Over the weekend of the 27th, 28th, and 29th of April, I had the chance to attend the second annual North by North Festival and Summit.
More than once, I heard that it was inspired, at least in part, by Austin’s South by Southwest. Almost everything I know about the Texan version I’ve learned from listening to Tim Ferriss, so I can’t make a direct comparison. I will, however, note that SXSW attracts thousands of attendees over a 10 day period, while NxN brought probably three or four hundred attendees over 3 or 4 days.
Then again, SXSW has been around for thirty years and addresses an expansive array of topics.
Nevertheless, NxN follows a similar template, with talks and panels, film, food, and music. Like its scale, its focus is smaller and closer to home: the challenges and opportunities in the North. Presided over by the Institute of the North’s Executive Director Nils Andreassen and hosted by Anchorage Museum Director Julie Decker, most of the attendees were from the eight Arctic nations: the United States, Canada, Denmark (which maintains sovereignty over Greenland), Iceland, Norway, Sweden, Finland, and Russia. Additional attendees came from further afield, with a total of fifteen countries being represented.
The goals included fostering innovation to facilitate sustainable development and healthy communities. This included ways to promote healthy communities in the face of the continuing legacy of historical and inter-generational trauma. There was also a focus on community resiliency in the face of a changing Arctic.
But it was also a celebration of northern cultures - including a panel on why Norway always seems to rank so high in world happiness rankings; spoiler alert - it’s not because of lutefisk. There was music from Alaska, Greenland, and Finland, as well as an Arctic-inspired food festival and Circumpolar Film Festival. Two of my favorites from the latter included a film about trying to preserve the Alutiiq language in Kodiak and a Finnish movie that’s part documentary, part family tribute telling the forty year story - from the end of WWII to the mid-198s - of electrifying Lapland.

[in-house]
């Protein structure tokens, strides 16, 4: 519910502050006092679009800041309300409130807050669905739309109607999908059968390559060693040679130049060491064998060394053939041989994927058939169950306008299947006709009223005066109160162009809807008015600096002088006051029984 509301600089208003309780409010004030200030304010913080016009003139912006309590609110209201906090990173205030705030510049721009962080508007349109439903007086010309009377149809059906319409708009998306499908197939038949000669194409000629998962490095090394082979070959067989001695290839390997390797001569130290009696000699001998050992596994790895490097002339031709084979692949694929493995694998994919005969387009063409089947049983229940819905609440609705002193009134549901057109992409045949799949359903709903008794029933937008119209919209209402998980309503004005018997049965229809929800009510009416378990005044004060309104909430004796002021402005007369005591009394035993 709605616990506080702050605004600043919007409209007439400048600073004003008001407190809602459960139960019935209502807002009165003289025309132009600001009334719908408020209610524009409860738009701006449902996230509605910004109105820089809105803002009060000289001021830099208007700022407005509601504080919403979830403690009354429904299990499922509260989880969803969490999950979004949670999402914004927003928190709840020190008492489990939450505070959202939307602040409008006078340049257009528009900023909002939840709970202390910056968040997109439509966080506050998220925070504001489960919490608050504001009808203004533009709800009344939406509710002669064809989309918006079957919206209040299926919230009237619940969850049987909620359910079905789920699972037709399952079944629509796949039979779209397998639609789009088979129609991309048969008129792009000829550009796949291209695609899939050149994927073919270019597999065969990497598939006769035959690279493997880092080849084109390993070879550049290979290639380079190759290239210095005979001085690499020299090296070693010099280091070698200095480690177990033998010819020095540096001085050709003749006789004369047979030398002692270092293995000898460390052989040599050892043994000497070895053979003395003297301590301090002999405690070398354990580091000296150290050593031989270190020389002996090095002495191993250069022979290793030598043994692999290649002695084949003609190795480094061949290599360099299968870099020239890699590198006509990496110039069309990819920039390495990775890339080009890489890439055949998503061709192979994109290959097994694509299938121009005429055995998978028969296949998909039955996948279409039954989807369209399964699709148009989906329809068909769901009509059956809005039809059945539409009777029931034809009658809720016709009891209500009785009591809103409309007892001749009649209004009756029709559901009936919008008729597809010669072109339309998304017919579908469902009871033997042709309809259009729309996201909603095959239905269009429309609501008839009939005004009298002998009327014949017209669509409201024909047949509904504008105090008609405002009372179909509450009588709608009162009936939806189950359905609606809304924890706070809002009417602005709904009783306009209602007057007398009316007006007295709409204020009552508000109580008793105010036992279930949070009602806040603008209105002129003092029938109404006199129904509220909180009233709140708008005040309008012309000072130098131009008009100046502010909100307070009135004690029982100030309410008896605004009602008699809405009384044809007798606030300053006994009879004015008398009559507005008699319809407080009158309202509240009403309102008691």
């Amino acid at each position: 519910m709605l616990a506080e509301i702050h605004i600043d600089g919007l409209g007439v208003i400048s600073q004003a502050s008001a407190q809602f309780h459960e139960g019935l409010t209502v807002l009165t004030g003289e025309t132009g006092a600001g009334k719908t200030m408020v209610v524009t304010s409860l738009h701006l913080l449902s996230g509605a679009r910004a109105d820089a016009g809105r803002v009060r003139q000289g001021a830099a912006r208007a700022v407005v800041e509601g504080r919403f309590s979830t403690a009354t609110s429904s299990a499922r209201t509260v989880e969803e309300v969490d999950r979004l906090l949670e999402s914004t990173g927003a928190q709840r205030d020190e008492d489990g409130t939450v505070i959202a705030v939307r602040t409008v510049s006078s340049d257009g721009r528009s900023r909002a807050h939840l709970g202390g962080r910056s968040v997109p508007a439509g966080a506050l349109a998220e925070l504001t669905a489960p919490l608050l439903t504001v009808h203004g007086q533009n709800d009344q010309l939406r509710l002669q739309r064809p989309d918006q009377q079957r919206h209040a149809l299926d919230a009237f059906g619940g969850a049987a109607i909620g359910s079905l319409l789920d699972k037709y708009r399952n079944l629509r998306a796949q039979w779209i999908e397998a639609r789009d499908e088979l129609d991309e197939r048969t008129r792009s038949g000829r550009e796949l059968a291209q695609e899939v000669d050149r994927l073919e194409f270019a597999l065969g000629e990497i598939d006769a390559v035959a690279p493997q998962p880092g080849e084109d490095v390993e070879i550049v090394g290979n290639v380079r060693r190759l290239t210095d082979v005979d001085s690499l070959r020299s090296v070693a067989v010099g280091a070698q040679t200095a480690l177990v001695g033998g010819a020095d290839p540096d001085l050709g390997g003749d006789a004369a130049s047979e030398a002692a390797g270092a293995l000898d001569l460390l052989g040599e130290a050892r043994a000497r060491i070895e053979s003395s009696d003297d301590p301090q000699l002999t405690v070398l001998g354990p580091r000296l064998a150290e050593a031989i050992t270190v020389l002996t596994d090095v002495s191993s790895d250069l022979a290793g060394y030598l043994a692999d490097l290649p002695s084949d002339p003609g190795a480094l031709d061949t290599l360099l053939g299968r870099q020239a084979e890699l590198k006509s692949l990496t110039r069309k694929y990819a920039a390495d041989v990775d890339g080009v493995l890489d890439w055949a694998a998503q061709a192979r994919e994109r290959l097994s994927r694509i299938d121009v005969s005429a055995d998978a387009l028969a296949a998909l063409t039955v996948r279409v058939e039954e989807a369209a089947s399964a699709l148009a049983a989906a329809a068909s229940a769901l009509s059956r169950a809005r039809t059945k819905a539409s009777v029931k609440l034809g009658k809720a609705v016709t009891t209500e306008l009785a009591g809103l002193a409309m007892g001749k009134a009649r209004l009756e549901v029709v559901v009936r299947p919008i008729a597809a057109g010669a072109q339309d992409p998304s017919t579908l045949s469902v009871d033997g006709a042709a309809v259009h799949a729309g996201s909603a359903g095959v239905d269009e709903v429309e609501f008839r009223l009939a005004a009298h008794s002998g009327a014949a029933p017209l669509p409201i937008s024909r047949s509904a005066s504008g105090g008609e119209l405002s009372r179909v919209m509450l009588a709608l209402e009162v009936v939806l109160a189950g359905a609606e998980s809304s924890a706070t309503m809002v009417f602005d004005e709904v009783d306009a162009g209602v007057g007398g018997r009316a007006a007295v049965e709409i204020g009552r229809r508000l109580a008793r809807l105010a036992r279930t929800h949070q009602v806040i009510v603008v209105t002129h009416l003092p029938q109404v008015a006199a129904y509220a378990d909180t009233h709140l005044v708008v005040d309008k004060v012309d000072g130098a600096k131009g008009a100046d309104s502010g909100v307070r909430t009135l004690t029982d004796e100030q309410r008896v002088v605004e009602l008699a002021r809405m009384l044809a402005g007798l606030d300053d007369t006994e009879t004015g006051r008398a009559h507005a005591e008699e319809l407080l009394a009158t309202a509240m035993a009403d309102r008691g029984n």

The festival unapologetically - and rightly - announces it is for the North, organized by Northerners. I can’t help but think that “We the North” would have been a great slogan if it hadn’t been misappropriated by a couple of Toronto’s sports teams (never mind that Seattle, Portland, and the Twin Cities are all farther north than Toronto, but I digress).
I had first learned about the festival through fellow members of the Boardroom, the coworking space I’d been using. Upon learning that I was a freelance writer, one of the proprietors of Toast of the Town - a local event management company - suggested the festival would be a good thing for me to check out.
See, coworking is excellent for networking.
I went with some hope of prospecting for potential clients, and while that wasn’t quite as fruitful as I’d hoped, I still got to meet some fascinating people - and besides, I’m coming to learn that in the world of professional writing, sometimes networking is a long game.
More immediately rewarding, though, were some of the ideas and stories I was exposed to. I have an Evernote folder full of ideas for future posts (so, you’ve got that to look forward to).
Since it was hosted at the museum, I also had a chance to check out the new Unsettled exhibit - which, as someone who’s been increasingly thinking more of the “Greater West” than traditional political boundaries, I found both fascinating and challenging.
Amazingly, I somehow managed to get out of the three days only having bought one book - and that because the author was signing it. My Goodreads “Want to Read” list may or may not have grown by about a dozen, though.
Lastly, as a celebration of the North, it was timely for me as I prepare to head back down south (but still farther north than Toronto). Even while staring down the challenges the region and its people face, it felt good to embrace what was special about it, the things that the people who chose to live here love about it. The experience was a fitting and fulfilling way to begin to conclude my time living up here. I hope to attend another one - maybe even once again as a local.